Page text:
Gov. Perry’s Gardasil Debate

Texas Governor Rick Perry has opened up a can of worms with his executive order to require inoculations of children with the HPV vaccine, Gardasil.  Although his political opponents for the Republican nomination for president have focused the issue on this particular vaccine and whether or not his order was payback for political contributions, there is the much broader issue of when the government can order medical treatment for an individual.

At issue is when does the public good outweigh the rights of the individual.  Historically, governments have ordered quarantines of neighborhoods where contagious illnesses were found.  Whole sections of cities have been cordoned off when there have been outbreaks of smallpox, typhoid and other deadly diseases.  State and local officials also forcibly detained infected people or exposed individuals.  Remember Typhoid Mary?  Although not ill herself, she was a carrier of the disease that infected others.  New York City health officials detained her and forced her to live in isolation on North Brother Island off New York to keep her from infecting anyone else.  My own grandfather, like many tuberculosis victims, was sent to a sanitorium for recuperation and to isolate him from the public at large.

So when should the government, at any level, exercise its authority to protect the public?  Can the government force the individual to be vaccinated even if the vaccines come with side effects. 

It should be required when failure to take necessary precautions, such as vaccinations, can lead to public health outbreaks that are deadly or have serious medical consequences.  If you are old enough to remember the polio epidemics, you know that the polio vaccine, whatever the side effects, is better than the disease.  Other contagious, infectious diseases, such as diphtheria, whooping cough, measles and the like must be prevented even if the patient does not want the inoculation.

What then about non-contagious or non-life threatening illnesses such as Gov. Perry’s HPV?  After all, the vaccine prevents the person from catching the virus.  The virus itself does not necessarily lead to cervical cancer; it is just one of the causes.  Should the government, at any level, require a person to be vaccinated because they might catch something that might lead to something more serious that might or might not be spread to another person?  Or is this pushing government’s caring for the individual just a bit too far?  Because if it is pushing government’s reach too far, then what about governments’ efforts to regulate sugar intake, fats, salt, the types of food you eat and the number of calories that you take in?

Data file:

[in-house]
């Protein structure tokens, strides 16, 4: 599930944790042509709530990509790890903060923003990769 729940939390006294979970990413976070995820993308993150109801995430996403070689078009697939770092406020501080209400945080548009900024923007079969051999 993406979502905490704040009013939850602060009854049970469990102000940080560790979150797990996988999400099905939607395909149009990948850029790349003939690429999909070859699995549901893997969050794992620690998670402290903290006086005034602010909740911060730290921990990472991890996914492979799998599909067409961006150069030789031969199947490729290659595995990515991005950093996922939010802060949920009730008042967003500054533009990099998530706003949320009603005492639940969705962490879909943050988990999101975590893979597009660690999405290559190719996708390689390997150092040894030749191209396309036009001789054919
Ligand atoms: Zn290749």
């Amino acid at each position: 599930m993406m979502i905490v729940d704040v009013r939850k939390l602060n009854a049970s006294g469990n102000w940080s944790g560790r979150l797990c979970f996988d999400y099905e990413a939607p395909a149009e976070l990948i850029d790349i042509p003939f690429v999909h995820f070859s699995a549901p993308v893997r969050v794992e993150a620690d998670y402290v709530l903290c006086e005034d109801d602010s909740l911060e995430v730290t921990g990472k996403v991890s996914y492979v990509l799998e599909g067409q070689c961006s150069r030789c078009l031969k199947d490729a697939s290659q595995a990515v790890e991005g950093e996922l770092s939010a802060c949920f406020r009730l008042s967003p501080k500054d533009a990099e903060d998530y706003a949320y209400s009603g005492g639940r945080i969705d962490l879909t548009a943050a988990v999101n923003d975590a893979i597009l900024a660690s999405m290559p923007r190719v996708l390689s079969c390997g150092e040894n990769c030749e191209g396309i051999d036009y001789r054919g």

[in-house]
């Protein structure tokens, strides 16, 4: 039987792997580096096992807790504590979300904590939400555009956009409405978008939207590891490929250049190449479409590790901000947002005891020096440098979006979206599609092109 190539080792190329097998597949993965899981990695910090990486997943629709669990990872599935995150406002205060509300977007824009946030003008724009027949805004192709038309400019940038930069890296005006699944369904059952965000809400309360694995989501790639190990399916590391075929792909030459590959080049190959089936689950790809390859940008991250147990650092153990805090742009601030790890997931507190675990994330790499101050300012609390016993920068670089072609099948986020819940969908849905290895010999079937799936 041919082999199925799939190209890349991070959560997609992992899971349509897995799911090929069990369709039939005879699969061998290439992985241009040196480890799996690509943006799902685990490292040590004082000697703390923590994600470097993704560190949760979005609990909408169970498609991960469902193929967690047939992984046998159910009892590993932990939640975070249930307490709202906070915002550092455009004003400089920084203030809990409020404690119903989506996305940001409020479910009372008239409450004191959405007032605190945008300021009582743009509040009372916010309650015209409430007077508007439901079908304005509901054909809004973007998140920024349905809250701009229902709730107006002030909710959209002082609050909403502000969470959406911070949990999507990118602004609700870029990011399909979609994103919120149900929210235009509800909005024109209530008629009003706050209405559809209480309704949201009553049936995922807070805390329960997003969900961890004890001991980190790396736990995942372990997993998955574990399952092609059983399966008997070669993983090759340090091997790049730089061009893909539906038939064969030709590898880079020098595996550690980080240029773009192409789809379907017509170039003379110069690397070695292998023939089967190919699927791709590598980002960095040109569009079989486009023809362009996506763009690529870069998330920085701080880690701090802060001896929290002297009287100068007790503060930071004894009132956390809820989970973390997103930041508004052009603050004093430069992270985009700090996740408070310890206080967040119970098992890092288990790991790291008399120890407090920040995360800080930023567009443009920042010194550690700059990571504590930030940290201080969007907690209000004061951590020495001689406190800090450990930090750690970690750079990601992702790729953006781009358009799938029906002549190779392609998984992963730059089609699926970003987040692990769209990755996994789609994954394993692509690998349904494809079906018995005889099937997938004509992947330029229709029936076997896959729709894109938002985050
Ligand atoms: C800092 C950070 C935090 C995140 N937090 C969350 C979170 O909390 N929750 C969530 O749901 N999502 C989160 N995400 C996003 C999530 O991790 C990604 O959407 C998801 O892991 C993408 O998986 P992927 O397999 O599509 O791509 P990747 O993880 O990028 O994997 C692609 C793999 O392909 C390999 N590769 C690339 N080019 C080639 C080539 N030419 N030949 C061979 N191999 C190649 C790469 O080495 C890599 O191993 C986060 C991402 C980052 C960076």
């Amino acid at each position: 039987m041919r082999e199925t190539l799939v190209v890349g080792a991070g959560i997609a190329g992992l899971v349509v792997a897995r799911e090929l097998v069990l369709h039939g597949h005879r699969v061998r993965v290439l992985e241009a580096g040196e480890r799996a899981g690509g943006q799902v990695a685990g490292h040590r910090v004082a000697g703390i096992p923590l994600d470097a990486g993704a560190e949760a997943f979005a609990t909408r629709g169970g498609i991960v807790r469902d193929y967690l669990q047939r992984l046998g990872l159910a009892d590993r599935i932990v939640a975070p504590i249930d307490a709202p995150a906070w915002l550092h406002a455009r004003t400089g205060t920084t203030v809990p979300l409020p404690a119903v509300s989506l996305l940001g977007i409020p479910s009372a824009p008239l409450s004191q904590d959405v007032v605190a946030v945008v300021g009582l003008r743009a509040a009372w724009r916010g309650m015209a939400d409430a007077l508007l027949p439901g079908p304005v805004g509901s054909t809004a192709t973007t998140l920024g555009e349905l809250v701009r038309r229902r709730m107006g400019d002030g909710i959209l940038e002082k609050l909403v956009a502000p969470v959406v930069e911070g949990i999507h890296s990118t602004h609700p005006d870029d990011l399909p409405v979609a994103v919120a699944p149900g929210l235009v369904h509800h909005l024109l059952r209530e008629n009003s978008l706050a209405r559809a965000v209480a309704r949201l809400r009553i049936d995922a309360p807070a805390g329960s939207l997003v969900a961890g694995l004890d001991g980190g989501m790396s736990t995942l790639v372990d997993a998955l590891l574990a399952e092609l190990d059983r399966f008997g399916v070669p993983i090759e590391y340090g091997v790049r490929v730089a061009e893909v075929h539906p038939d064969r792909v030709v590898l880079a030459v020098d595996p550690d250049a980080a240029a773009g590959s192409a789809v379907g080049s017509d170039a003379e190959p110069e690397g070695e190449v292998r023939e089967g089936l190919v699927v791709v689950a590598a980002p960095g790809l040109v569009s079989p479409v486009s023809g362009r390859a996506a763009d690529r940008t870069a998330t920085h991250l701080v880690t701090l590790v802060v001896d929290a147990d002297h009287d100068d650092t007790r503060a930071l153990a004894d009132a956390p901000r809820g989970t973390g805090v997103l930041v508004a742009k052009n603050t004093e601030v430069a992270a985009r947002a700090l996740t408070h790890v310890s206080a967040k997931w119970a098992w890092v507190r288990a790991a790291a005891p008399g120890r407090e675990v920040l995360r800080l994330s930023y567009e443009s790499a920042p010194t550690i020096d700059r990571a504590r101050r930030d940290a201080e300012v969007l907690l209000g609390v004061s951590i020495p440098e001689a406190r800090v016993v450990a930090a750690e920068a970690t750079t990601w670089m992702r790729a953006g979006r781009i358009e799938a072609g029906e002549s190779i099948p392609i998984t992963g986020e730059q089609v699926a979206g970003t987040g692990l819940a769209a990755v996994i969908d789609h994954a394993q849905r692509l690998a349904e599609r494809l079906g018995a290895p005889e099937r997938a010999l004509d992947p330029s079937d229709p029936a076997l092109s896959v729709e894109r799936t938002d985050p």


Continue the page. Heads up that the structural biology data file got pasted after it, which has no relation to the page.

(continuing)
Remember that the government regulates your life for the greater public good, both yours and the population at large.  So when the government gets involved in discretionary health care mandates, how does it justify its actions?  The answer that you will usually get is because your personal habits, whether it is eating the ‘wrong’ foods, smoking, drinking or something else, becomes a public expense. 

If you chose to smoke, the government pays for your cancer treatment.  If you chose to drink, the government pays for your detox stay.  If you chose to eat fatty foods, the government pays for your heart transplant.  Since they have the vested interest of taxpayer money, the government asserts the right to regulate how you live, as a budget impact item.

Do you want to live your life without the government looking over your shoulder?  To do that you have to get the government out of the health care business.  Think about it.  If you were responsible for the cost of your medical care, your personal habits would be between you and your private insurance company.  How you chose to live your life would not be a government issue because it would not have a financial stake in your health.  In short, to preserve your liberty, government health insurance has to be abolished.

Government health insurance programs, such as Medicare, would need to be vouchered for those entitled to it.  Private insurance companies would compete to issue senior policies if they knew that the government was giving the retiree the cash to pay for the premium.  The poor on Medicaid could also be given vouchers for health insurance.  It would have the added benefit of helping educate them in the workings of the free market system by giving them the lesson of choices rather than the dictated coverage of a State-run health plan.

So why do we let the government tell us how to live our lives?  Mostly because we have let them.  This administration took a big piece of your freedom and a big bite out ouf your wallet when they passed Obamacare but you can fight this.  Elect free thinking representatives who will abolish the government’s role in health care.  You will get your freedom to live your life back if you do.

Believe

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